Let me back up just a bit. When the light is placed in this position, directly over the lens’ axis, and the subject is looking directly at the camera, we get butterfly lighting, but when the subject moves her head to either side, the effect is more like broad or short lighting. This means that a light placed this way, along the axis, is extremely versatile, perhaps even more so than with actually using a set light scenario. It all depends on how you visualize the placement of your model’s face in your composition.
My first series was very successful, absolutely duplicating a classic look of the ’30s. My model sat on a stool (which was cropped out when I went to 8x10), toying suggestively with her robe. Again, this is a classic look, as the female stars of the time were quite aware they were being exploited for their acting ability as well as their sex appeal. Note the splash of light on the model’s nose. This is often considered a “mistake” in traditional portrait photography, and it certainly can be. The trick is to keep it as minimal as possible. Too much light will make the nose look too prominent. A nose splash from both sides is visual death, as the nose will look huge. It’s important to control it completely, and the easiest way to mess it up is to place the two kickers too far away from the model’s sides. If that’s what you see, move the lights in and flag them more tightly. You can thank me later. Photo below.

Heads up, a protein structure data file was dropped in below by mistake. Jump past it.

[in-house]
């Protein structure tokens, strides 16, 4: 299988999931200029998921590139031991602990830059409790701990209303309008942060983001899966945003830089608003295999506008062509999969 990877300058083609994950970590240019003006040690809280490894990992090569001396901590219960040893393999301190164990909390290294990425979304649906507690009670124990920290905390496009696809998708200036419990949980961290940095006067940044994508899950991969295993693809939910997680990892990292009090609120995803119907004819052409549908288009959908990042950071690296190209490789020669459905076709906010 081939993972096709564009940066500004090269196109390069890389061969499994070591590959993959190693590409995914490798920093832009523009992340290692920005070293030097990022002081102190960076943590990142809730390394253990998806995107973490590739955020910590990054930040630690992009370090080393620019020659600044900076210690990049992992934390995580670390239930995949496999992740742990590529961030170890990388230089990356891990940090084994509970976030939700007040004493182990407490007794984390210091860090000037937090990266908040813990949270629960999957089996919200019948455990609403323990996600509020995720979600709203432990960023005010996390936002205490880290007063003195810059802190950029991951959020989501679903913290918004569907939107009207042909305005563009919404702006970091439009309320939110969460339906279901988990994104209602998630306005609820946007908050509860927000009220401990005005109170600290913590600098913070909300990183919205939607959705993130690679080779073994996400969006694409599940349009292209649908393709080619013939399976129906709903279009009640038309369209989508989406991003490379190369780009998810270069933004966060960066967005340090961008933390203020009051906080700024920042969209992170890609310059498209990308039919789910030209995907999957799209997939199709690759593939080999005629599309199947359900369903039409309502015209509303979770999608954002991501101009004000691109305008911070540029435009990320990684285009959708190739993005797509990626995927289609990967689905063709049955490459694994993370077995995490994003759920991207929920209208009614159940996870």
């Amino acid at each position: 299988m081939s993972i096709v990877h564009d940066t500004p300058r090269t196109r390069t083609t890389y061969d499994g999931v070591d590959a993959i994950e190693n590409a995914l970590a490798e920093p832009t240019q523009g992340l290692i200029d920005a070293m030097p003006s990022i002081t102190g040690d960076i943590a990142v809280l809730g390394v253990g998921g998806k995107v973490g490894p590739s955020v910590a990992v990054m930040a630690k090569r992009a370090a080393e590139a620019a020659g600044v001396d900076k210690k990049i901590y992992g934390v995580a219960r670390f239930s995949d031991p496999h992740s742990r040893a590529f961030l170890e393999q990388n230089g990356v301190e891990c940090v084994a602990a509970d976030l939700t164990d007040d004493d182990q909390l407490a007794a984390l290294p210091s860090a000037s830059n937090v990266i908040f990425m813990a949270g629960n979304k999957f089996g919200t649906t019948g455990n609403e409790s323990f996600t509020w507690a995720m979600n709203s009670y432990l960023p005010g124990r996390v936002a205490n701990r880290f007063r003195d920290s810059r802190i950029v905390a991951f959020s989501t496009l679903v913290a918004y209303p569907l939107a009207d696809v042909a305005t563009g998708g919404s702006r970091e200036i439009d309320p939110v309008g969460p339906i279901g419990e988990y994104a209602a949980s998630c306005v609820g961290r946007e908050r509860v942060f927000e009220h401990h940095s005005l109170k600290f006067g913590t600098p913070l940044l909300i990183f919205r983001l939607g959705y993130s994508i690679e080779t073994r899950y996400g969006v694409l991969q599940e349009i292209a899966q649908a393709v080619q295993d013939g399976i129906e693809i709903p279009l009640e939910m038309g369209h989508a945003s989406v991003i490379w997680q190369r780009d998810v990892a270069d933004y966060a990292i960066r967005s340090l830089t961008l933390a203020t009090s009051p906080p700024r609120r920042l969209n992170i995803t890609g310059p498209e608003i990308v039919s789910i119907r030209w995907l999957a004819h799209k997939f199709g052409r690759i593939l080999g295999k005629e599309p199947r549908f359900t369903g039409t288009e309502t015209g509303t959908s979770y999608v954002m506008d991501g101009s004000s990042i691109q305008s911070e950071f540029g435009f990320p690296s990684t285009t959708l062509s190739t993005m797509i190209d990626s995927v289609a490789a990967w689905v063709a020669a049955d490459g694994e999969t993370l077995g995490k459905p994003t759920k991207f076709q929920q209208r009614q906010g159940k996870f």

My second setup was really easy. All I had to do was move the boom-mounted light within a couple feet of the model and power it down to the previously determined f/stop. There is no set formula to determine the distance, as it all depends on how much of the model’s face and figure you want to show. Remember that the kickers will define the rest of her shape.
My model was standing this time, with the circle of light much more clearly defined. I think you can readily see how cool and dramatic a grid-spotted main light can be. Photo below.
Parabolic reflectors with grid spots will produce beautifully contrasty, modeled light. Is this appropriate for a head and shoulders portrait? When dealing with retro light, absolutely. Even though this shot was cropped above the transition zone, the part of an image that recedes into shadow, the result is fantastic. Add a little sepia toning and crop to a traditional size, such as 8x10 inches, and you’ll have a product that your client’s friends will look at and say, “Is that your grandmother? You look just like her!” Your client will then tell her friends about the incredible photographer she hired to get the image (unless she’s protective and selfish, of course, in which case you’d better have an advertising program in place). Photo below.
One further note: in the 1930s, ’40s, and ’50s, Hollywood’s retouchers spent hours slaving over negatives to make everything perfect, working on the eyes and blemishes but spending the most time getting rid of flyaway hair. I typically do the same thing when I feel it’s necessary, especially on retro hair, because it’s worked and pinned, essentially beaten into submission to get the correct style. I clone out most of it, leaving a few stray ends just to keep it looking natural but still perfectly styled. The worst image you could produce would be one with every hair perfectly in place. It doesn’t ever work that way in real life, even with someone who is as follicly challenged as your humble author.